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View Diary: Why are the CA Props all bad? (49 comments)

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  •  Props and Fine Print Language (none)
    Prop 74-- Also removes the right for the teacher to have a hearing if fired before tenured.  For example, parents of students who would attend a hearing on the teacher to fight on the teacher's behalf would not have such a forum.  The idea that moving the tenure to five years would have no effect on the long tenured instructors.  Instead of providing something productive such as training, makes the entering of the teaching profession more strenuous in a field where in California, we often are in NEED of teachers.  With a five year process, suddenly some teachers may choose to teach in higher education--almost takes as long and better pay and more rights in academic freedom compared to K-12.

    Prop 75-- Union members already have the ability to opt out if they disagree with political support of the union.  Now, before the union can support any candidate or cause, there's additional red tape that a corporation could easily take to court if they find questionable--the union has to ask their members first, before doing anything.  Thus, creating more red tape and more of a time lag to respond to any political moves, legislation, etc.  It puts the political battle strongly in favor of corporations, etc.  It's much easier for the union to respond to political assaults (such as Arnold's wanting to radically change the pensions system, cut it, and make them 401K, etc.) when there isn't more barriers to a union before they can even speak!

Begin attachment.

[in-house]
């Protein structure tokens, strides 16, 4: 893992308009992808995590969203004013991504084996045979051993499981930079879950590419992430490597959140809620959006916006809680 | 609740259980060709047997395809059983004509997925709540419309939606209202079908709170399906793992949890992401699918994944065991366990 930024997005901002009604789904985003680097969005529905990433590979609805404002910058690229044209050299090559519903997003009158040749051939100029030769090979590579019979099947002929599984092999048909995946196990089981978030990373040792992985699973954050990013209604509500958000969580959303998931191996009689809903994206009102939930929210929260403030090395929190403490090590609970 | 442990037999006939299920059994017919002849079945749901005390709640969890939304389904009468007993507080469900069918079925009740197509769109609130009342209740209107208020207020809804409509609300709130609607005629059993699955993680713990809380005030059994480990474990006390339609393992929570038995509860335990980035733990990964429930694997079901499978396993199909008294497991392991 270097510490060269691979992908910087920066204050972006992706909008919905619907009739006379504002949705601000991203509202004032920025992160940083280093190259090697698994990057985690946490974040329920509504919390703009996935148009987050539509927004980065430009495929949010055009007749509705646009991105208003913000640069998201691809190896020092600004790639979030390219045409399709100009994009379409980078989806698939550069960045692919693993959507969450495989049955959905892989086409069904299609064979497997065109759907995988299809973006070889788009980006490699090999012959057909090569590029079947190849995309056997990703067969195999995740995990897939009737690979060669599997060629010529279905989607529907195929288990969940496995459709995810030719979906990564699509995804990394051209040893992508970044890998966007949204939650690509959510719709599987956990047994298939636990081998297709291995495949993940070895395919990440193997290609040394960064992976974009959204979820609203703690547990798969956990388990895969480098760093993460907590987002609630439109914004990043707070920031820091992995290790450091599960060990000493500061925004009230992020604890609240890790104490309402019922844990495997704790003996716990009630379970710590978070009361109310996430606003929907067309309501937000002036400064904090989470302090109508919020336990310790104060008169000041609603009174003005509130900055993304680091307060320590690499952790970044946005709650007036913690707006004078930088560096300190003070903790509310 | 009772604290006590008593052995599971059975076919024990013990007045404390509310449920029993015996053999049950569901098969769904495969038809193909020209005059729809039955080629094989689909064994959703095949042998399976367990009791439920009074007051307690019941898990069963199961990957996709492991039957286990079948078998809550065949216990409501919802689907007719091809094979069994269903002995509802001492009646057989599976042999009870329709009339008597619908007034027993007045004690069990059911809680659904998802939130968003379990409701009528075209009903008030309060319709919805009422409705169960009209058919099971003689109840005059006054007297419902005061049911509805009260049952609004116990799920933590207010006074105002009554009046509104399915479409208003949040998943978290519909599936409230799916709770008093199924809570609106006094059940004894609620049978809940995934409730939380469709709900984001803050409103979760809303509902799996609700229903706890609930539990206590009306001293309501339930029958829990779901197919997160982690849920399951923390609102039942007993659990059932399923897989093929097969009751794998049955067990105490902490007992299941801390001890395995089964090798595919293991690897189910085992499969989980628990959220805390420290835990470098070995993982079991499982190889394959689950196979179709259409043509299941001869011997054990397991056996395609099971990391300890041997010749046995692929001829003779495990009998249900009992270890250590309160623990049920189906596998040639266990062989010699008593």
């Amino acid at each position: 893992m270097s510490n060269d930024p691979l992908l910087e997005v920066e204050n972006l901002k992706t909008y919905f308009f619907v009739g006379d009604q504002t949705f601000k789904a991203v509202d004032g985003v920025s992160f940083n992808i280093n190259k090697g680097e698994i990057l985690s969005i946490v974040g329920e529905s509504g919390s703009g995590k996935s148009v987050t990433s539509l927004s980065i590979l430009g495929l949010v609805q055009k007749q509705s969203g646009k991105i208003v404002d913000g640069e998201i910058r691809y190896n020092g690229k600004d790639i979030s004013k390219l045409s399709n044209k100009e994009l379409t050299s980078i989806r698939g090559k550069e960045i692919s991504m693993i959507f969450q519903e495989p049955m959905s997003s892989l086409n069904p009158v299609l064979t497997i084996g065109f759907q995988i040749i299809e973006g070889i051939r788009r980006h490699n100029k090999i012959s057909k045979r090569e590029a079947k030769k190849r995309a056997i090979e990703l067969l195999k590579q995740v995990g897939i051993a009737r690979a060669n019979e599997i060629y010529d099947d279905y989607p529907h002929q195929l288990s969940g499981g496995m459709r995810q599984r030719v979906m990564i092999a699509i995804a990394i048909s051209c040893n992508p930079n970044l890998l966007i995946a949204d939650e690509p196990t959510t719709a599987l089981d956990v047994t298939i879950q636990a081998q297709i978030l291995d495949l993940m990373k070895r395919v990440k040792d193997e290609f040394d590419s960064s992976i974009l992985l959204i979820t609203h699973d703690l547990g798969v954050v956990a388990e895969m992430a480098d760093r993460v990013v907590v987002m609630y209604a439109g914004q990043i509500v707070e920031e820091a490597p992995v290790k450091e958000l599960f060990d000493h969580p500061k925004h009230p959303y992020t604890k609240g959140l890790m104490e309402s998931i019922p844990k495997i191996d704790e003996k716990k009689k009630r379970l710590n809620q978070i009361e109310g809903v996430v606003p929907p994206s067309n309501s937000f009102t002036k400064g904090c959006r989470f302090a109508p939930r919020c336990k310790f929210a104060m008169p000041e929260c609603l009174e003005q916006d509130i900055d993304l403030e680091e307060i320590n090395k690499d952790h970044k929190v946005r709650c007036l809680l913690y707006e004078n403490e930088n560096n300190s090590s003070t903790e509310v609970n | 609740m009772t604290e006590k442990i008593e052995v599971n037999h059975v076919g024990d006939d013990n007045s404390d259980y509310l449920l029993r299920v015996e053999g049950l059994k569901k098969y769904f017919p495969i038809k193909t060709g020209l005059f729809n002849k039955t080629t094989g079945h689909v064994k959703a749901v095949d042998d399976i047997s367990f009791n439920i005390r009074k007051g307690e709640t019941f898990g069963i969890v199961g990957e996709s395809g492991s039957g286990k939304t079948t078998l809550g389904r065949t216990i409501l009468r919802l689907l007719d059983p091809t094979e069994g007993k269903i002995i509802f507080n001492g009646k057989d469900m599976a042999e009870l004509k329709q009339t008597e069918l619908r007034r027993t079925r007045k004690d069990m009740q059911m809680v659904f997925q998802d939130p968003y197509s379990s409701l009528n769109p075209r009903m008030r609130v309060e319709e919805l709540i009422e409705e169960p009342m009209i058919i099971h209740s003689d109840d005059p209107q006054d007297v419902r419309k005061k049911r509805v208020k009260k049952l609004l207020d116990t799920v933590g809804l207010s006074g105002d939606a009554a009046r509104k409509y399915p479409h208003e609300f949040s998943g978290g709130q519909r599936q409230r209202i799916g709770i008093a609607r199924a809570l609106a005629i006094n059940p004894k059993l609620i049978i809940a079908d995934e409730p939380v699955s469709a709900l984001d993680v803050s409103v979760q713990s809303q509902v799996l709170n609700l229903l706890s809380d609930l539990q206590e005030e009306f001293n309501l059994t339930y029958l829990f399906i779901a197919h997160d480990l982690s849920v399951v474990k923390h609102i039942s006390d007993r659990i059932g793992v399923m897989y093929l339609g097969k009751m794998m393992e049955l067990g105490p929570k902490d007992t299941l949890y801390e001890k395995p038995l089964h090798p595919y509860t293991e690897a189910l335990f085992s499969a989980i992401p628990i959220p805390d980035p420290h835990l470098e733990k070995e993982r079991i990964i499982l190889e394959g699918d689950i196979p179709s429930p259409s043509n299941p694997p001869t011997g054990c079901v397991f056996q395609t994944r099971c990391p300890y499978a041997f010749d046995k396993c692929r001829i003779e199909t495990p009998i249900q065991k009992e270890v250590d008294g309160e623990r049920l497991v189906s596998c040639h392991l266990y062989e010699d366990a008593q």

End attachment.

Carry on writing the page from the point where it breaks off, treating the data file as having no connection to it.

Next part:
Prop 76-- Disrupts checks and balances and allows the governor to rule out legislation on spending quotas that the people in California at large have voted by initative.  Instead of an agreement with legislature and governor (thus, checks and balances), gives governor absolute authority to reduce spending below spending requirements/allotments in ratio of the entire state budget.  Education, health and other service areas could suffer with such cuts going deeper than the spending allotments provided by state initiative by the California public at large.  Could some money taken away from education, etc. go to special interests spending based on a governor's whim?

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